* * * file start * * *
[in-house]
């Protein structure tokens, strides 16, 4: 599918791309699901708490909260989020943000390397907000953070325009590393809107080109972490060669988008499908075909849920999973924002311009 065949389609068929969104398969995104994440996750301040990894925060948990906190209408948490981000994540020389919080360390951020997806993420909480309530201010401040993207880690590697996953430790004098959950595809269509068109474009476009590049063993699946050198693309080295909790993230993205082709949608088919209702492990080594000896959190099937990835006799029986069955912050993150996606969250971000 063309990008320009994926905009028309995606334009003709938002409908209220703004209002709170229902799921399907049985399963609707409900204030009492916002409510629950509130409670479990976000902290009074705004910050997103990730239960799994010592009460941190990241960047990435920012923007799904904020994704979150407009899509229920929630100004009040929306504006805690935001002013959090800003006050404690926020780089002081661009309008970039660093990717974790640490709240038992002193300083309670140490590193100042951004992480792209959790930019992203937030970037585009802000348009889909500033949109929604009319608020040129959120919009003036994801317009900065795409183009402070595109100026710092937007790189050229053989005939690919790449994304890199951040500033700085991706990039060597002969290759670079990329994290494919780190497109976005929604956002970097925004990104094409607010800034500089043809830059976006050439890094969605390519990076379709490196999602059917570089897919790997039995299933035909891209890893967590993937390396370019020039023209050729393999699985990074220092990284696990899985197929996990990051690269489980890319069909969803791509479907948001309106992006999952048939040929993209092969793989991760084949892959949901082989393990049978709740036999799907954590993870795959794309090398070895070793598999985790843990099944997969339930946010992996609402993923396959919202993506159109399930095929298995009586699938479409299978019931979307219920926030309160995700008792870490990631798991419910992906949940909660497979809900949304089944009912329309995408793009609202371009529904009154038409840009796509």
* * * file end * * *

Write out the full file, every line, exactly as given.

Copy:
[in-house]
């Protein structure tokens, strides 16, 4: 599918791309699901708490909260989020943000390397907000953070325009590393809107080109972490060669988008499908075909849920999973924002311009 065949389609068929969104398969995104994440996750301040990894925060948990906190209408948490981000994540020389919080360390951020997806993420909480309530201010401040993207880690590697996953430790004098959950595809269509068109474009476009590049063993699946050198693309080295909790993230993205082709949608088919209702492990080594000896959190099937990835006799029986069955912050993150996606969250971000 063309990008320009994926905009028309995606334009003709938002409908209220703004209002709170229902799921399907049985399963609707409900204030009492916002409510629950509130409670479990976000902290009074705004910050997103990730239960799994010592009460941190990241960047990435920012923007799904904020994704979150407009899509229920929630100004009040929306504006805690935001002013959090800003006050404690926020780089002081661009309008970039660093990717974790640490709240038992002193300083309670140490590193100042951004992480792209959790930019992203937030970037585009802000348009889909500033949109929604009319608020040129959120919009003036994801317009900065795409183009402070595109100026710092937007790189050229053989005939690919790449994304890199951040500033700085991706990039060597002969290759670079990329994290494919780190497109976005929604956002970097925004990104094409607010800034500089043809830059976006050439890094969605390519990076379709490196999602059917570089897919790997039995299933035909891209890893967590993937390396370019020039023209050729393999699985990074220092990284696990899985197929996990990051690269489980890319069909969803791509479907948001309106992006999952048939040929993209092969793989991760084949892959949901082989393990049978709740036999799907954590993870795959794309090398070895070793598999985790843990099944997969339930946010992996609402993923396959919202993506159109399930095929298995009586699938479409299978019931979307219920926030309160995700008792870490990631798991419910992906949940909660497979809900949304089944009912329309995408793009609202371009529904009154038409840009796509």